I’d like to take you into an attribute of OCD that almost all sufferers encounter at points in their lives. For some, this is a daily thing or even a throughout-the-whole-day thing. For others, it only happens in certain circumstances. However, it is with a very heavy fist that these situations are pushed through the brain—from the subconscious to the conscious, and then very close to the compulsive. And that’s where things get dangerous. I think.
I say “I think” because these things—we’ll call them “false messages” for short—almost never end up with major damage done.
To understand false messages, you should think of how the brain works at its most simplistic: stimuli come in, are processed, and actions are taken. Just that for now. That’s all we need to be concerned with in terms of the brains of normal people and those with OCD.
What happens with people with OCD often is somewhere between the stimuli coming in and the compulsion to act on the stimuli—the OCD brain interferes with its magic of applying all eventualities to the situation, categorizing according to the worst cases first, and then presenting all of this for action. The problem here is the brain is used to very quick action relative to receiving stimuli, and since the OCD brain is feeding it worst-case-first… we have a false message.
I’m starting by describing the somewhat esoteric, without examples1. So I’ll give a pretty common example, and one I’ve experienced many times.
I’ve lived near a train track. There were no guard rails for pedestrians, and I often found myself needing to walk over the tracks. If there was a train coming or passing through, I’d find myself waiting, if I chose to stand there, a few feet from the train. Or inches! Ok, that’s a bit scary for anyone and of course it made sense to step back 10 feet or so while the train passed.
At this time, false messages would seep into my conscious and very near the place in my brain where action—compulsion—is taken. Overcoming me would be this urge to jump into the train’s path. This urge would be constant, and I could not get it out of my head no matter how hard I tried. In fact, my body itself would react as if this was an action I was going to take, bracing itself for impact.
Note, here… I was not in any way suicidal at all at this point or at any point recent to this situation. Not even a little. In fact, I was often in a good mood because across the train tracks was one of my favorite restaurants, and I was often there after the stress of the day had quelled. However, my brain took the potential action—which absolutely could be something I could do and put it to the forefront as a real possibility for the near future. Jumping into the train’s path. For no reason.
These false messages can happen at any time, and as I mentioned before those with OCD almost all have them—just at varying frequencies. They can involve anything, sometimes potentially horrid actions. Really anything you can think of, I’ve thought of it. Just saying that gives me pause. A whole lot of pause! Because at this point, you could peg me for any type of evil person; any type of dangerous person; anything.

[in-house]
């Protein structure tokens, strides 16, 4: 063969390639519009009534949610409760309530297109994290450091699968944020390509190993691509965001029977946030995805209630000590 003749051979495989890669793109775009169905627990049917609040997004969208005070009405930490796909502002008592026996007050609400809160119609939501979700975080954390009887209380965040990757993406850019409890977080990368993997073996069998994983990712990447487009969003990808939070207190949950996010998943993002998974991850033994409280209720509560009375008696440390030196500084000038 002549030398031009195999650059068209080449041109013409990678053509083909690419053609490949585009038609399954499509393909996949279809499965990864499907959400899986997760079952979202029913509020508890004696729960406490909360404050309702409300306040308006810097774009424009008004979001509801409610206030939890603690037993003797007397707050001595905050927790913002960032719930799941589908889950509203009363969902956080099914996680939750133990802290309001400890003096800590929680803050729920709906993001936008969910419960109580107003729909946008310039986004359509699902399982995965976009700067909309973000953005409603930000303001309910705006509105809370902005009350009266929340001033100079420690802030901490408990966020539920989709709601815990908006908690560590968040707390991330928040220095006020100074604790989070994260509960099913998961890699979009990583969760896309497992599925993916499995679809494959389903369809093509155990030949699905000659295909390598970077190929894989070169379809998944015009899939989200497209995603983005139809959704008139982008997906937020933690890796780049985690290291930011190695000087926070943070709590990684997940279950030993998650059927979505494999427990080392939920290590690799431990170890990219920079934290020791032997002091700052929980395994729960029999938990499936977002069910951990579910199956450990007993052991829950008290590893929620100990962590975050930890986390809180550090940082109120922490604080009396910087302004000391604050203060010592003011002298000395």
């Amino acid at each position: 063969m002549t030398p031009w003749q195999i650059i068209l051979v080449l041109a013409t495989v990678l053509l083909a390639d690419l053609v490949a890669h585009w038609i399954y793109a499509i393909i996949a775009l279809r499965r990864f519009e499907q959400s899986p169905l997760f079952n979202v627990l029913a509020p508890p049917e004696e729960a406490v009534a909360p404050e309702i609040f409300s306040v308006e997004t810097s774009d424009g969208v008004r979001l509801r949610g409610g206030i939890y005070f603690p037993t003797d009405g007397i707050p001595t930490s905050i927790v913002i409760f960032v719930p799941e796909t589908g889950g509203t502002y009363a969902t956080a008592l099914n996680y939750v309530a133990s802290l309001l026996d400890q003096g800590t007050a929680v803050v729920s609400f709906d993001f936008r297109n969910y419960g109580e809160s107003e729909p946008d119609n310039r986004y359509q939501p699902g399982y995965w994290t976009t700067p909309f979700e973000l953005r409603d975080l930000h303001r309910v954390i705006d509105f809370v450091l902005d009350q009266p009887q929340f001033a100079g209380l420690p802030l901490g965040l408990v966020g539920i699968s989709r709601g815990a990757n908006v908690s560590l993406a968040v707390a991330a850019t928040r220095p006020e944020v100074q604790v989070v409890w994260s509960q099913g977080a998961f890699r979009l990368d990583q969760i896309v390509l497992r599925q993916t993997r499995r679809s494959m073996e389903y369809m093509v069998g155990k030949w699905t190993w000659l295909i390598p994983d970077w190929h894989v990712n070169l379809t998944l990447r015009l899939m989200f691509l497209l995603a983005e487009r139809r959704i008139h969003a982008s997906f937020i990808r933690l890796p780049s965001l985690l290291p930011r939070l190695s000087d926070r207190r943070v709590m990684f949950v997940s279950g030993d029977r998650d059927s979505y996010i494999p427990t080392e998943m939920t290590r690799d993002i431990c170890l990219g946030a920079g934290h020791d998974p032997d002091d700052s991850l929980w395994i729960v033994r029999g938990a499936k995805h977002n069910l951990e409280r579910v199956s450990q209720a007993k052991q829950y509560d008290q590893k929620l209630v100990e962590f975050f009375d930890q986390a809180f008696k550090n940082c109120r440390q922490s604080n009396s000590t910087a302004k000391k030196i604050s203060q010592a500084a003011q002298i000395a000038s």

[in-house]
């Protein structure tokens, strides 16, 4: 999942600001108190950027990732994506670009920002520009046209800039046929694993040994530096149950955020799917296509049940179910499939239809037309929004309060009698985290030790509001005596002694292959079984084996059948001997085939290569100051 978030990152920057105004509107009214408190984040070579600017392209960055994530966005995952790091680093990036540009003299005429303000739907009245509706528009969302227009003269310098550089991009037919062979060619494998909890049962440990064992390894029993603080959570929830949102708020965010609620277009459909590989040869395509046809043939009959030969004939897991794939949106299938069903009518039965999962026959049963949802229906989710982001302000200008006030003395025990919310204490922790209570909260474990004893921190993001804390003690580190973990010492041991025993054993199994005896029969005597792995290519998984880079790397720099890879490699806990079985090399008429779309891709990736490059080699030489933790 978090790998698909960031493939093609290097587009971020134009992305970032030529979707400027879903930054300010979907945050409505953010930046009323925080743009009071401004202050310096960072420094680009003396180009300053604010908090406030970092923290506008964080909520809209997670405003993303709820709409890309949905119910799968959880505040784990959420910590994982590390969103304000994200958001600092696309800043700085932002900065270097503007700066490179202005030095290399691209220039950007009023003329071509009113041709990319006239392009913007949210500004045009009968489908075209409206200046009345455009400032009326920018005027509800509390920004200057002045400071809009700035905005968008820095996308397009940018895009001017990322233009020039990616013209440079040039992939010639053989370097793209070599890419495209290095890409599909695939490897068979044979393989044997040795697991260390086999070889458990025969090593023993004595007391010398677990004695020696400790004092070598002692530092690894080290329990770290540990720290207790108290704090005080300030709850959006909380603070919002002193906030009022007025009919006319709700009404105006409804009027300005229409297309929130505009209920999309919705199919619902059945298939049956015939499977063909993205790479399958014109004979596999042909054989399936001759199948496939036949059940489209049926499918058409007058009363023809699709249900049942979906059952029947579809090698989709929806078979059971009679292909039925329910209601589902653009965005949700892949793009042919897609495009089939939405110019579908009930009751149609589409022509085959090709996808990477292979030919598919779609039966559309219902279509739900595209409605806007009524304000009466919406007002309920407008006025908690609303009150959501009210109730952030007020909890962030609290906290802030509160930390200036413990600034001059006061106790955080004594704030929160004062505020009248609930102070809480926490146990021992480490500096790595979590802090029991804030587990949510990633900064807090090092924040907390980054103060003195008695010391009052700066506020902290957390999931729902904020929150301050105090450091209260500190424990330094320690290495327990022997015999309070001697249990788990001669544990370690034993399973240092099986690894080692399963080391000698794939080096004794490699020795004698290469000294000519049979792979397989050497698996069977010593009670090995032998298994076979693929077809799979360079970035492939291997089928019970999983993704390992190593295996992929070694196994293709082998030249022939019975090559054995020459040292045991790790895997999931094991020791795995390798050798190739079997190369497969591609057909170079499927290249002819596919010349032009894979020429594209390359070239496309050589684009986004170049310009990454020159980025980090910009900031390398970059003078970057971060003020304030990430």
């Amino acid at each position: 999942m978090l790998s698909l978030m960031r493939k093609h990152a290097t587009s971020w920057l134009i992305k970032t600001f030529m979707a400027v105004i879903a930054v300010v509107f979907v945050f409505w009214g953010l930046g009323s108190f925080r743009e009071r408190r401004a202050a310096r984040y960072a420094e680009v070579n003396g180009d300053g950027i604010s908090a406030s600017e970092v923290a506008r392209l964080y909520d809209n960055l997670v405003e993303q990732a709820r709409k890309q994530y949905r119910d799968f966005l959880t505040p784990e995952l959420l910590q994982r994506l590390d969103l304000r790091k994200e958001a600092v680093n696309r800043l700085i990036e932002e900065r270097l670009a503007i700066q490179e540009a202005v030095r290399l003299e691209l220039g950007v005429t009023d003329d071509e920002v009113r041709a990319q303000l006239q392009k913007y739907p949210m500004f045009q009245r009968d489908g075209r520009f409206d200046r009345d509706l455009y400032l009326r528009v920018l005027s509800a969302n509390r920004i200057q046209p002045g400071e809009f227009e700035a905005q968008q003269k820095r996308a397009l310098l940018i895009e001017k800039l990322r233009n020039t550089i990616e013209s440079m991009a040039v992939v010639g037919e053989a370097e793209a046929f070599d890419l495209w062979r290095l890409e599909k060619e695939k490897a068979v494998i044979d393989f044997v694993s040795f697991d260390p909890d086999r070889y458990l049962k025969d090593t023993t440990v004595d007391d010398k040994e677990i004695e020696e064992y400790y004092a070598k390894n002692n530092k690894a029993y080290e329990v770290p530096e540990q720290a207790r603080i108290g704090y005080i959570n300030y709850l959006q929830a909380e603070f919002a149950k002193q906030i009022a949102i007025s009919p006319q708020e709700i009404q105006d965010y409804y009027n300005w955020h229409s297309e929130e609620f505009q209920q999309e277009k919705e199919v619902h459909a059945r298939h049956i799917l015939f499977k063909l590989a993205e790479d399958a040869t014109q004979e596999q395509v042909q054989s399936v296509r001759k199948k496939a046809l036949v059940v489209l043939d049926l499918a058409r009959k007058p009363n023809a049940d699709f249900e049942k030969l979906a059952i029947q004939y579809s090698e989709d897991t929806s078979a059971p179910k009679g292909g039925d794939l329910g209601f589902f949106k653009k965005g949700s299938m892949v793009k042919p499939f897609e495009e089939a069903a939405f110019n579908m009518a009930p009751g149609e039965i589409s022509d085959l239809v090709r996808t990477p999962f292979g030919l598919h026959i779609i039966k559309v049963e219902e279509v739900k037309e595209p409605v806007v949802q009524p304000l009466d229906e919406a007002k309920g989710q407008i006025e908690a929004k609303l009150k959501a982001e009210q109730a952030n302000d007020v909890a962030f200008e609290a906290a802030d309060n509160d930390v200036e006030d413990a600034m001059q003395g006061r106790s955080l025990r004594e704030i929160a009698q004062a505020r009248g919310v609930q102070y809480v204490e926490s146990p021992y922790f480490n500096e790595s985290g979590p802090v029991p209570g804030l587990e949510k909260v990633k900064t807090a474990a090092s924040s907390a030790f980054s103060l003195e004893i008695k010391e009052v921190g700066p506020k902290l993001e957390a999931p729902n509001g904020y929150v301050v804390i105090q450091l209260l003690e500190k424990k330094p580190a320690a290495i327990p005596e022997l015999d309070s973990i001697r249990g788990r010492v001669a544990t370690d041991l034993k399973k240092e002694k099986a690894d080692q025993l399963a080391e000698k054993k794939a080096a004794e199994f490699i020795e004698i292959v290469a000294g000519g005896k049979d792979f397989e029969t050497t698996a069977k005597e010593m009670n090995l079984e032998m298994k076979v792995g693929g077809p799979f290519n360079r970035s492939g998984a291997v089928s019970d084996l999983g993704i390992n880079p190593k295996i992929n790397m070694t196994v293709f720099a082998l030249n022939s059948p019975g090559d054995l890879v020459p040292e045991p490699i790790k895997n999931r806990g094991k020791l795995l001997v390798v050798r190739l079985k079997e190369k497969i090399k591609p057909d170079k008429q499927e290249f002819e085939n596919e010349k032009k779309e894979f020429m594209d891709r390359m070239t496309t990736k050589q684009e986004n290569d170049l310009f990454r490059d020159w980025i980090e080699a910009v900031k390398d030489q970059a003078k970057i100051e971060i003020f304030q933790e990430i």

However, it is important to note that, at least for me, my brain has an unexplained stop-gap between the ideation of the compulsion and the actual compulsion. That is to say, I am near one-hundred percent sure that no matter what my mental state, I would never jump in front of that train. Or any of the other horrible thoughts that my brain becomes… and here is the important phrase which we’ll move onto… temporarily obsessed with.
That is, indeed, what this is—a temporary obsession at the level of OCD. It is fleeting. It sometimes lasts a second, it sometimes lasts—well—however long the damn train takes to get out of the way. But it is fleeting and only fleeting.
This is very different than the compulsions that the stereotypical OCD sufferer has—washing hands, cleaning things beyond a reasonable amount, organizing things irrationally. It is not in that category at all.
These false messages are beyond—or maybe better said, without—rationality. There is generally no sense to them that can be tied into anything other than the fact that the human brain is capable of thinking of the worst possible things—and those with OCD will often categorize them first. Again, that is not to say we or I would do these things, but we are attracted to them unwillingly.
I very literally feel sucked into a passing train. I am, for that time, obsessed with being hit by it. Not for the logic of my safety (one should say back from said trains) but merely for the idea of this terrible set of actions happening. Merely for this idea and nothing more.
There are many types of OCD, and many of them deal with how the compulsions end of things manifest themselves. With false messages, however, all of this happens without action. An empty compulsion—albeit often a scary one. Scary in many ways: scary in that one is finding themselves thinking of something like jumping in front of a train, and scary in that one is faced with examining the worst possible thoughts one can have.
This is what a lot of OCD boils down to—a brain that has all the right wiring parts, all the correct brain… gadgets, but for some reason, the processing of thoughts travels these gadgets in a strongly incorrect2 way. Messages traveling through the brain, false in their inclination.